As a translator and editor (especially of screenplays - shameless plug) I’m struck by how often screenwriters miss opportunities to be precise about what their characters are feeling, what their intentions are. The main problem with this, is that someone else will then decide for them (the director, the actors) and that can lead to unfortunate misrepresentations of the screenwriter's original vision.
To be able to express in writing exactly what you ‘see’ in your mind’s eye is surprisingly difficult, especially when you’re trying to portray a character’s emotions with any degree of granularity. It requires endless practice and attention to detail. But sometimes, a brief description, an apt simile or an astute reference is all it takes. Here are some examples from Deborah Eisenberg:
(Here, in the eponymous story Your Duck Is My Duck, the narrator is describing the horrible, noisy parties she kept going to, despite herself):
No one met people in person any longer—you couldn’t hear what they were saying. Except for the younger women, who had piercing, high voices and sounded like Donald Duck, from whom they had evidently learned to talk.
(Here, in Merge, the young man Keith has finally persuaded the sceptical old lady Cordis to let him teach her how to use a computer):
Predictably, she just stood there, an unsturdy tower, hands clasped tensely and eyebrows slightly raised, as if waiting for a child to conclude a tantrum, while he’d demonstrated, grinning and waving his arms like a used-car salesman.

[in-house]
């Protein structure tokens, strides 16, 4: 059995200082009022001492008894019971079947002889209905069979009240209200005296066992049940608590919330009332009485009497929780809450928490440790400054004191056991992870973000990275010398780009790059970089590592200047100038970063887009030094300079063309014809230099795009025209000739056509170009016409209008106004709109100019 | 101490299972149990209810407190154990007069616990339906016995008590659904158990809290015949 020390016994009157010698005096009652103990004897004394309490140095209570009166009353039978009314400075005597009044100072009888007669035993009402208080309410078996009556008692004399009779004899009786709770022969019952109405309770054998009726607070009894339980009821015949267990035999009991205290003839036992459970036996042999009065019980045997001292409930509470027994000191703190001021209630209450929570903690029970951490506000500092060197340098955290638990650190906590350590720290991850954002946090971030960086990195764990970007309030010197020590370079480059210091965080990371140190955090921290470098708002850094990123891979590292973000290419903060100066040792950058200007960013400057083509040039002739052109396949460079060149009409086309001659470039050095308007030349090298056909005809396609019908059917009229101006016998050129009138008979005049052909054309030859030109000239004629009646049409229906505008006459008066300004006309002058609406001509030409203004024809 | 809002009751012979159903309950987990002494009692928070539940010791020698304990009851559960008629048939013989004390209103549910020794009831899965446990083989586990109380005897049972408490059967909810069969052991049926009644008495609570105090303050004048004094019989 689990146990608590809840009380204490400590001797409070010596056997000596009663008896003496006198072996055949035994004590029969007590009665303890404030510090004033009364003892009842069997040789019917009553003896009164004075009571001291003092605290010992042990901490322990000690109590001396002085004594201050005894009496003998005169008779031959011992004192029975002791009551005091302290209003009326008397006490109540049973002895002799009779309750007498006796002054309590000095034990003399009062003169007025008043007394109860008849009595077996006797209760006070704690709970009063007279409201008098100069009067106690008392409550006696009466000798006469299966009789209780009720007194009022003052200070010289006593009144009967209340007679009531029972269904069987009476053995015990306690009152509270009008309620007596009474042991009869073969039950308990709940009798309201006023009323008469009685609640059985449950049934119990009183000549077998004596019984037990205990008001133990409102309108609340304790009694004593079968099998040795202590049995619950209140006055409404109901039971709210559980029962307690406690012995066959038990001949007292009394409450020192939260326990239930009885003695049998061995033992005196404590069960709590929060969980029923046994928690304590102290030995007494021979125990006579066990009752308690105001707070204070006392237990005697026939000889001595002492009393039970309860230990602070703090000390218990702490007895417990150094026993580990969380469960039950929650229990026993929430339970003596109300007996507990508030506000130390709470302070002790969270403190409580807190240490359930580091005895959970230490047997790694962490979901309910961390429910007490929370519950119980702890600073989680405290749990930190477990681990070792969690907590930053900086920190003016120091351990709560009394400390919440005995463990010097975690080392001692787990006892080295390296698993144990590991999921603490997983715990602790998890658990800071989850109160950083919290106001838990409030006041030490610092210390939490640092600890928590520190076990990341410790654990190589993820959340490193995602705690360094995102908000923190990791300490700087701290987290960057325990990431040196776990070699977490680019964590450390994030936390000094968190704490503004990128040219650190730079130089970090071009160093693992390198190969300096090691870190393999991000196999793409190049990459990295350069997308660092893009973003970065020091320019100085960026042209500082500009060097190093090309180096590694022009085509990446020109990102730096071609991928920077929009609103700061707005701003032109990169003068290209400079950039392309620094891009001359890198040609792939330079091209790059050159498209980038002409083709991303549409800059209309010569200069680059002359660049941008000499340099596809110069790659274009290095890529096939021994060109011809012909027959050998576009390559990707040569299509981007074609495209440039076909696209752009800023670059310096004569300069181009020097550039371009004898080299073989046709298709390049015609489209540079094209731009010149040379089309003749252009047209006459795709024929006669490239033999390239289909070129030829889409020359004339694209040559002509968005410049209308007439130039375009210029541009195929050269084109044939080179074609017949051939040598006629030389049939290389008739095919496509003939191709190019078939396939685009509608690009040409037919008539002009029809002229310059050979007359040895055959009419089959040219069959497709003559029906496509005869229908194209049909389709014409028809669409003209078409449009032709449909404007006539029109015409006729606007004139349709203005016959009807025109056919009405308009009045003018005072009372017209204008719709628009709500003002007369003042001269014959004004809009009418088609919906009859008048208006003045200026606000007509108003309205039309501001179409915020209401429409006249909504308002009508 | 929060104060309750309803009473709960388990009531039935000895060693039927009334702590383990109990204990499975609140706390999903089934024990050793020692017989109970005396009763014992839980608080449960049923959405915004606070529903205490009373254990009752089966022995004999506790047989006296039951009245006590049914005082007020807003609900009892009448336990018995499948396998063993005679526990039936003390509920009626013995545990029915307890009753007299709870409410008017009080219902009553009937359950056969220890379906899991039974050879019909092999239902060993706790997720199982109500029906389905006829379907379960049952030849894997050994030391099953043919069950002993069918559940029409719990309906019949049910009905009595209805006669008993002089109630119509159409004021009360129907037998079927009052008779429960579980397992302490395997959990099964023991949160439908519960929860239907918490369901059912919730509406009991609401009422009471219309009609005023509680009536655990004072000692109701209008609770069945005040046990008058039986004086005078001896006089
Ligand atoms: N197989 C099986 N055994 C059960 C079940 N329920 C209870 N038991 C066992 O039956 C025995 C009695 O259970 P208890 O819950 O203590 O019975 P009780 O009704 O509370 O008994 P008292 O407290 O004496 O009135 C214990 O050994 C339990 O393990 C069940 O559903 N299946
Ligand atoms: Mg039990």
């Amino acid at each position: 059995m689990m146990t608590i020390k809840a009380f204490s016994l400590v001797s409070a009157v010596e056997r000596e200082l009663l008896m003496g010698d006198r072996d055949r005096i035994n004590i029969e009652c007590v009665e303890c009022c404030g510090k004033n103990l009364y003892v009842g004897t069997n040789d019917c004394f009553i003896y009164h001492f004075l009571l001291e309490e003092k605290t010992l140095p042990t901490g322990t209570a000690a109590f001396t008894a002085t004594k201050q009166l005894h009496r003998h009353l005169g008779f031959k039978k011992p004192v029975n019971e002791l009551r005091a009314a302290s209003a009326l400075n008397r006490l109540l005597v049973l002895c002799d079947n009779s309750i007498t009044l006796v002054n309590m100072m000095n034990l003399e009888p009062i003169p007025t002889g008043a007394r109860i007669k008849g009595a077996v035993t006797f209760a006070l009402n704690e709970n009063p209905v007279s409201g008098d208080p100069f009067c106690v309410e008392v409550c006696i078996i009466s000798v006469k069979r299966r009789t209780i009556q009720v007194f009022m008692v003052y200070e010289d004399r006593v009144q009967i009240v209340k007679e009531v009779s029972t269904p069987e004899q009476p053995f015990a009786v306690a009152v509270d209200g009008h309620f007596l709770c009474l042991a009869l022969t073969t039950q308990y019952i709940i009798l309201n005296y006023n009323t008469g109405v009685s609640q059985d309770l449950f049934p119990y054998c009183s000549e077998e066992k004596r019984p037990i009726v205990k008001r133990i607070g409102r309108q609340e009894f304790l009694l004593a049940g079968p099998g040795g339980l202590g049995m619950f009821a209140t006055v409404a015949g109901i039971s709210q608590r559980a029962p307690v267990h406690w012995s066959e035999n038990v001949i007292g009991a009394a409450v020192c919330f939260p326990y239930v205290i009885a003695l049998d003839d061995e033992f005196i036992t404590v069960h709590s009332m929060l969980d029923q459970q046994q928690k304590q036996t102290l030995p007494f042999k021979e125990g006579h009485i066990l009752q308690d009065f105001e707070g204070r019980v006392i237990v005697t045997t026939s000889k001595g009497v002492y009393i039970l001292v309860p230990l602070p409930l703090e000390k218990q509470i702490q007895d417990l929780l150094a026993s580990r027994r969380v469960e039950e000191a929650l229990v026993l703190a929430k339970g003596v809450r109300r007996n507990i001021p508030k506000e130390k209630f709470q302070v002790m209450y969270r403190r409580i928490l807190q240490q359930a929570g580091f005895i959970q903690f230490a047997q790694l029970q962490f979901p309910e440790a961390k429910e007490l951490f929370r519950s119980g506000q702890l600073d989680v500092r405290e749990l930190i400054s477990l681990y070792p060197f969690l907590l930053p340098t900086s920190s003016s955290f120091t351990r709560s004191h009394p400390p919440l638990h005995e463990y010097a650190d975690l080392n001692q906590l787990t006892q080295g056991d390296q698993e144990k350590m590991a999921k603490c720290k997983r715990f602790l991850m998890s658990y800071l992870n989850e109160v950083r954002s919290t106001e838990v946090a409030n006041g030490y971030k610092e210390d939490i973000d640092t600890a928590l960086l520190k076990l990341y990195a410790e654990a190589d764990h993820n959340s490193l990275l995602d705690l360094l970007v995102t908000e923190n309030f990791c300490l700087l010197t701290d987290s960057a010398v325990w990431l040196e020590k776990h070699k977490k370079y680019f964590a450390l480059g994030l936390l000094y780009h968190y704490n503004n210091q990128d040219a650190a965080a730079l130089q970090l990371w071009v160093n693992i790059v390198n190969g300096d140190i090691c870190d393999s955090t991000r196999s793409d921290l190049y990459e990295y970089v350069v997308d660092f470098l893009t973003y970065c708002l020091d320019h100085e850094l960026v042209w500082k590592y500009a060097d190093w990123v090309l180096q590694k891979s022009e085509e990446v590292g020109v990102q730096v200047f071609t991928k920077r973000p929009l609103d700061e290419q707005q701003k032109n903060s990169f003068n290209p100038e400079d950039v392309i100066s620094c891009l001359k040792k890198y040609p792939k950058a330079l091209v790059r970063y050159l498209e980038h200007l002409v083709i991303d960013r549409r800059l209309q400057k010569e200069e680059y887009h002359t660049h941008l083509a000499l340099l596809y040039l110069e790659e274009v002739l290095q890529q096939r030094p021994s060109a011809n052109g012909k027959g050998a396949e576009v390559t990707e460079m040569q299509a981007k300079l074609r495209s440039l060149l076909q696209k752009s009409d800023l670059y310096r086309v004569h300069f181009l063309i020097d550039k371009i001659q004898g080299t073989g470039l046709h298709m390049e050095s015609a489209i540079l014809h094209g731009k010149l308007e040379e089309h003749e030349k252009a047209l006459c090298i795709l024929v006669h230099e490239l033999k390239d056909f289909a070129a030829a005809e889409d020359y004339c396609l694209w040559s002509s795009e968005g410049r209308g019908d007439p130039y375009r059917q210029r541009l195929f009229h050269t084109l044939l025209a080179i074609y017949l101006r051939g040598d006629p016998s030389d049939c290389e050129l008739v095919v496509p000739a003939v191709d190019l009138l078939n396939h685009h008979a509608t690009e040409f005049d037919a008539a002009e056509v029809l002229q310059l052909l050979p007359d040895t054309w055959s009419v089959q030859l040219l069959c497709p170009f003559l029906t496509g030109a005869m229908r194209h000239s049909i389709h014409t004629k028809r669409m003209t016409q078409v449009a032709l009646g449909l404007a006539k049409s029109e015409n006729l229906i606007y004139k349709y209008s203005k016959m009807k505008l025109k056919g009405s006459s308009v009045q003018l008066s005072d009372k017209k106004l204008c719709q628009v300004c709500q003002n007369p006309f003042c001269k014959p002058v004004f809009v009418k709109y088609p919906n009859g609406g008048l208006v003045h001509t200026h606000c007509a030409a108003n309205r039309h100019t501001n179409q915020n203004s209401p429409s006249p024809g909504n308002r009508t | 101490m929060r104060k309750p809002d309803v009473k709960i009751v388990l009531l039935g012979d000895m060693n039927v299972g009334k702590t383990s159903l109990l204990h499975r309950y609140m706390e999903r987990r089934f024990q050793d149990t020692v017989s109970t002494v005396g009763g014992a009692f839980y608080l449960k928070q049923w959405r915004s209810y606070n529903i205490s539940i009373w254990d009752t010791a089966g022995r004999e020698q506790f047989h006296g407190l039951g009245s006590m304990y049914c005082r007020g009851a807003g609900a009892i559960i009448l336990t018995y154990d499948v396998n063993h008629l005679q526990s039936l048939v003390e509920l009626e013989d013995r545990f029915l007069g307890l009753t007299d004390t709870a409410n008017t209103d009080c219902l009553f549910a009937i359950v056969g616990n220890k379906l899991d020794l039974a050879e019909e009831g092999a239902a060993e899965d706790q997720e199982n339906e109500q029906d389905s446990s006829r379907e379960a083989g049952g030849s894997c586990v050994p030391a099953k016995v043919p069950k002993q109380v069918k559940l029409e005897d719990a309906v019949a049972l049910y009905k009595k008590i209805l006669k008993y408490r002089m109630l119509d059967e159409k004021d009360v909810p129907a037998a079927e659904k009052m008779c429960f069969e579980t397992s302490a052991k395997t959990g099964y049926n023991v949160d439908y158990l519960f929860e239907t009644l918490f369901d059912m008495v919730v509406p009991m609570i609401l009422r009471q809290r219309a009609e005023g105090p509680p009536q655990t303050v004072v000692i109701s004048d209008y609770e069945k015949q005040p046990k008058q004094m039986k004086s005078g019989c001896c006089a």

(Here, in Recalculating, the main character recalls his mother telling him almost nothing about his mysterious uncle who left their rural American surroundings and ‘went to Europe’):
She rotated the piecrust a severe quarter turn and bore down on it with the rolling pin.
I just love these descriptions. They put you right there in the room with these characters. There’s never any doubt about who you’re dealing with or what’s going on and why. Not that there’s no intrigue or tension, though. Ms Eisenberg seems to particularly delight in disorienting her readers at the beginning of a story, as if you’ve been led somewhere blindfolded and then the blindfold is removed and you have no idea where you are or who the people around you are. She then proceeds to illuminate what’s going on and you gradually get your bearings. She also likes to take little excursions into a kind of almost distracting magical realism. Despite these – wonderfully effective – reminders that other people’s reality isn’t always what it seems, you ultimately always understand what the characters are up to and why. Even when, as is often the case, they behave utterly foolishly or pathetically.
So, from a 1987 swashbuckling satire set in medieval Europe to a microscopic examination of contemporary American relationships , I went on quite a journey this summer and became a fan of Deborah Eisenberg’s writing in the process.
Oh, and in case you’re wondering? I finished reading As You Wish and loved every page of it. Despite its humble beginnings, The Princess Bride has become something of a classic movie, and judging by the anecdotes Cary Elwes lovingly relates, it was and remains a very special experience for everyone involved in its creation. And it’s available on Netflix, in case you haven’t seen it yet…